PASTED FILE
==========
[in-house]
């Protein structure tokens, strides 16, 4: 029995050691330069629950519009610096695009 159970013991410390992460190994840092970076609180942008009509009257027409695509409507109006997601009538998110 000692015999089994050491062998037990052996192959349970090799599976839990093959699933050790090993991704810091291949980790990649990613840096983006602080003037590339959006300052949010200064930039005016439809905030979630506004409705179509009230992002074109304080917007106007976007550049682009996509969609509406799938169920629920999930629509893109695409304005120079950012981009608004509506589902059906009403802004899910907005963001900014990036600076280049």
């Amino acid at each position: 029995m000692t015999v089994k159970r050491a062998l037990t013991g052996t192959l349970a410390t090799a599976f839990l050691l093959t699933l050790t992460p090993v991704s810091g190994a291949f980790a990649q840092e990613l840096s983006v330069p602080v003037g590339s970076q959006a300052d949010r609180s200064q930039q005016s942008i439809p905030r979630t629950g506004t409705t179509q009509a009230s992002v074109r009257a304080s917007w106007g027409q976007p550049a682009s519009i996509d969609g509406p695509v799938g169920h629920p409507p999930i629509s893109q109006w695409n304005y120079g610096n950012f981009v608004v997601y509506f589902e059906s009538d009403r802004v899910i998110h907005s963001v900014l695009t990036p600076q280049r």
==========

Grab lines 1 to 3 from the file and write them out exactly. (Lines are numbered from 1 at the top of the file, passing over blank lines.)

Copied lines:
[in-house]
């Protein structure tokens, strides 16, 4: 029995050691330069629950519009610096695009 159970013991410390992460190994840092970076609180942008009509009257027409695509409507109006997601009538998110 000692015999089994050491062998037990052996192959349970090799599976839990093959699933050790090993991704810091291949980790990649990613840096983006602080003037590339959006300052949010200064930039005016439809905030979630506004409705179509009230992002074109304080917007106007976007550049682009996509969609509406799938169920629920999930629509893109695409304005120079950012981009608004509506589902059906009403802004899910907005963001900014990036600076280049």
């Amino acid at each position: 029995m000692t015999v089994k159970r050491a062998l037990t013991g052996t192959l349970a410390t090799a599976f839990l050691l093959t699933l050790t992460p090993v991704s810091g190994a291949f980790a990649q840092e990613l840096s983006v330069p602080v003037g590339s970076q959006a300052d949010r609180s200064q930039q005016s942008i439809p905030r979630t629950g506004t409705t179509q009509a009230s992002v074109r009257a304080s917007w106007g027409q976007p550049a682009s519009i996509d969609g509406p695509v799938g169920h629920p409507p999930i629509s893109q109006w695409n304005y120079g610096n950012f981009v608004v997601y509506f589902e059906s009538d009403r802004v899910i998110h907005s963001v900014l695009t990036p600076q280049r």